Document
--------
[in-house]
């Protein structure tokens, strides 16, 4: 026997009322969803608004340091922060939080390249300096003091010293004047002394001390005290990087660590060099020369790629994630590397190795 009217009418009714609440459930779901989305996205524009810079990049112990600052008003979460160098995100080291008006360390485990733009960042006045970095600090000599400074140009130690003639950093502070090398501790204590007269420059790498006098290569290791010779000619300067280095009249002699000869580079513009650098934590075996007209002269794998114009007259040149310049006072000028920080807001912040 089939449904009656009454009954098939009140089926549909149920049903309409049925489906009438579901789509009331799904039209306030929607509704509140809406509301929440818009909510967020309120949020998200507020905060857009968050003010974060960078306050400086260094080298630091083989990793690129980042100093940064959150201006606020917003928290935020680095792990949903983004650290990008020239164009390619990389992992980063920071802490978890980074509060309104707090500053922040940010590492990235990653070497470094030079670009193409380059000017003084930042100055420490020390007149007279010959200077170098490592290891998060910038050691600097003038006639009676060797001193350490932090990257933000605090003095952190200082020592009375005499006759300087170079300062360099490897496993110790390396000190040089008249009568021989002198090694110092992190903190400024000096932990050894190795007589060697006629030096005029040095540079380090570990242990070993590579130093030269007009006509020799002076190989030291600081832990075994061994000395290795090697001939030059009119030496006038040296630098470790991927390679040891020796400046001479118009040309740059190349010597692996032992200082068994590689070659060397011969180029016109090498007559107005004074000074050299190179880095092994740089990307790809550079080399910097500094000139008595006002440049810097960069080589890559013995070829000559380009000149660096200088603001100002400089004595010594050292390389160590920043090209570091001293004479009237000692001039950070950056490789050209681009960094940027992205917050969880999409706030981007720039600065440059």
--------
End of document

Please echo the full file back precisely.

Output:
[in-house]
């Protein structure tokens, strides 16, 4: 026997009322969803608004340091922060939080390249300096003091010293004047002394001390005290990087660590060099020369790629994630590397190795 009217009418009714609440459930779901989305996205524009810079990049112990600052008003979460160098995100080291008006360390485990733009960042006045970095600090000599400074140009130690003639950093502070090398501790204590007269420059790498006098290569290791010779000619300067280095009249002699000869580079513009650098934590075996007209002269794998114009007259040149310049006072000028920080807001912040 089939449904009656009454009954098939009140089926549909149920049903309409049925489906009438579901789509009331799904039209306030929607509704509140809406509301929440818009909510967020309120949020998200507020905060857009968050003010974060960078306050400086260094080298630091083989990793690129980042100093940064959150201006606020917003928290935020680095792990949903983004650290990008020239164009390619990389992992980063920071802490978890980074509060309104707090500053922040940010590492990235990653070497470094030079670009193409380059000017003084930042100055420490020390007149007279010959200077170098490592290891998060910038050691600097003038006639009676060797001193350490932090990257933000605090003095952190200082020592009375005499006759300087170079300062360099490897496993110790390396000190040089008249009568021989002198090694110092992190903190400024000096932990050894190795007589060697006629030096005029040095540079380090570990242990070993590579130093030269007009006509020799002076190989030291600081832990075994061994000395290795090697001939030059009119030496006038040296630098470790991927390679040891020796400046001479118009040309740059190349010597692996032992200082068994590689070659060397011969180029016109090498007559107005004074000074050299190179880095092994740089990307790809550079080399910097500094000139008595006002440049810097960069080589890559013995070829000559380009000149660096200088603001100002400089004595010594050292390389160590920043090209570091001293004479009237000692001039950070950056490789050209681009960094940027992205917050969880999409706030981007720039600065440059």